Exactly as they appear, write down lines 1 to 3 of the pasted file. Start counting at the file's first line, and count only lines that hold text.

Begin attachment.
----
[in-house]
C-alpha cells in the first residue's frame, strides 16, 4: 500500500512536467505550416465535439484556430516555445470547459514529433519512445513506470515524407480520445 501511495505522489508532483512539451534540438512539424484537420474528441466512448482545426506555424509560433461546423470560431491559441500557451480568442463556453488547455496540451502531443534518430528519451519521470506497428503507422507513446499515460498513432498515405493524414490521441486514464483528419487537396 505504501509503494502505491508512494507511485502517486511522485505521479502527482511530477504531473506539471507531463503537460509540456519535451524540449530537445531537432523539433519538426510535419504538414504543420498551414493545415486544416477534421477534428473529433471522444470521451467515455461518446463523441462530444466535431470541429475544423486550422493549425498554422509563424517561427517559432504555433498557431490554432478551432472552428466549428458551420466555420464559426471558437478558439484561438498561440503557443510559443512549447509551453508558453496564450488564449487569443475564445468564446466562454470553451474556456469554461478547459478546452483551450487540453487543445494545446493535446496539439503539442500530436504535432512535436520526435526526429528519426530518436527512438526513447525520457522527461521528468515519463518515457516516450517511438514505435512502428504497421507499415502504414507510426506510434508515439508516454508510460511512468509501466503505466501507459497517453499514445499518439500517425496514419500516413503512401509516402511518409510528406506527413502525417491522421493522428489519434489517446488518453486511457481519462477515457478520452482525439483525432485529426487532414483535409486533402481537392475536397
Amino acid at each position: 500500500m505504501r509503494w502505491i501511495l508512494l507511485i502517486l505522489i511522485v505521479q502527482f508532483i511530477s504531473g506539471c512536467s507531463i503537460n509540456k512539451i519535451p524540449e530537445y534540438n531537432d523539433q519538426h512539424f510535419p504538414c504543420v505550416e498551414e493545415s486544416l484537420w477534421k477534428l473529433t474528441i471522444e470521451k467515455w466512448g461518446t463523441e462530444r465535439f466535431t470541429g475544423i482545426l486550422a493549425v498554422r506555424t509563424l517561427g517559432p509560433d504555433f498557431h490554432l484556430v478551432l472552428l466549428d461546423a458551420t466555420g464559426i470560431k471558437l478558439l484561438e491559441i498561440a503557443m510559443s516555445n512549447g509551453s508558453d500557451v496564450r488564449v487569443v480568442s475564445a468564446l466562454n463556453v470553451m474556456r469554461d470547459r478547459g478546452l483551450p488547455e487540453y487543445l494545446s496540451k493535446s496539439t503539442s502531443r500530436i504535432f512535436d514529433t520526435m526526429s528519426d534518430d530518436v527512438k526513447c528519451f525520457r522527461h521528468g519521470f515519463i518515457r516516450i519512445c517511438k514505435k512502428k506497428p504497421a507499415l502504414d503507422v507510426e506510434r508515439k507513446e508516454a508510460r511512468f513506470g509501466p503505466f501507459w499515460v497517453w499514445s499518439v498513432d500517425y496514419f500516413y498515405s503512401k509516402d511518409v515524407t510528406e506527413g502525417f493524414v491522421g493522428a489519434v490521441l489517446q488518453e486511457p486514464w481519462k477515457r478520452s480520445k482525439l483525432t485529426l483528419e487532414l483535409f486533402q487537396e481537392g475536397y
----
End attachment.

[in-house]
C-alpha cells in the first residue's frame, strides 16, 4: 500500500512536467505550416465535439484556430516555445470547459514529433519512445513506470515524407480520445 501511495505522489508532483512539451534540438512539424484537420474528441466512448482545426506555424509560433461546423470560431491559441500557451480568442463556453488547455496540451502531443534518430528519451519521470506497428503507422507513446499515460498513432498515405493524414490521441486514464483528419487537396 505504501509503494502505491508512494507511485502517486511522485505521479502527482511530477504531473506539471507531463503537460509540456519535451524540449530537445531537432523539433519538426510535419504538414504543420498551414493545415486544416477534421477534428473529433471522444470521451467515455461518446463523441462530444466535431470541429475544423486550422493549425498554422509563424517561427517559432504555433498557431490554432478551432472552428466549428458551420466555420464559426471558437478558439484561438498561440503557443510559443512549447509551453508558453496564450488564449487569443475564445468564446466562454470553451474556456469554461478547459478546452483551450487540453487543445494545446493535446496539439503539442500530436504535432512535436520526435526526429528519426530518436527512438526513447525520457522527461521528468515519463518515457516516450517511438514505435512502428504497421507499415502504414507510426506510434508515439508516454508510460511512468509501466503505466501507459497517453499514445499518439500517425496514419500516413503512401509516402511518409510528406506527413502525417491522421493522428489519434489517446488518453486511457481519462477515457478520452482525439483525432485529426487532414483535409486533402481537392475536397
Amino acid at each position: 500500500m505504501r509503494w502505491i501511495l508512494l507511485i502517486l505522489i511522485v505521479q502527482f508532483i511530477s504531473g506539471c512536467s507531463i503537460n509540456k512539451i519535451p524540449e530537445y534540438n531537432d523539433q519538426h512539424f510535419p504538414c504543420v505550416e498551414e493545415s486544416l484537420w477534421k477534428l473529433t474528441i471522444e470521451k467515455w466512448g461518446t463523441e462530444r465535439f466535431t470541429g475544423i482545426l486550422a493549425v498554422r506555424t509563424l517561427g517559432p509560433d504555433f498557431h490554432l484556430v478551432l472552428l466549428d461546423a458551420t466555420g464559426i470560431k471558437l478558439l484561438e491559441i498561440a503557443m510559443s516555445n512549447g509551453s508558453d500557451v496564450r488564449v487569443v480568442s475564445a468564446l466562454n463556453v470553451m474556456r469554461d470547459r478547459g478546452l483551450p488547455e487540453y487543445l494545446s496540451k493535446s496539439t503539442s502531443r500530436i504535432f512535436d514529433t520526435m526526429s528519426d534518430d530518436v527512438k526513447c528519451f525520457r522527461h521528468g519521470f515519463i518515457r516516450i519512445c517511438k514505435k512502428k506497428p504497421a507499415l502504414d503507422v507510426e506510434r508515439k507513446e508516454a508510460r511512468f513506470g509501466p503505466f501507459w499515460v497517453w499514445s499518439v498513432d500517425y496514419f500516413y498515405s503512401k509516402d511518409v515524407t510528406e506527413g502525417f493524414v491522421g493522428a489519434v490521441l489517446q488518453e486511457p486514464w481519462k477515457r478520452s480520445k482525439l483525432t485529426l483528419e487532414l483535409f486533402q487537396e481537392g475536397y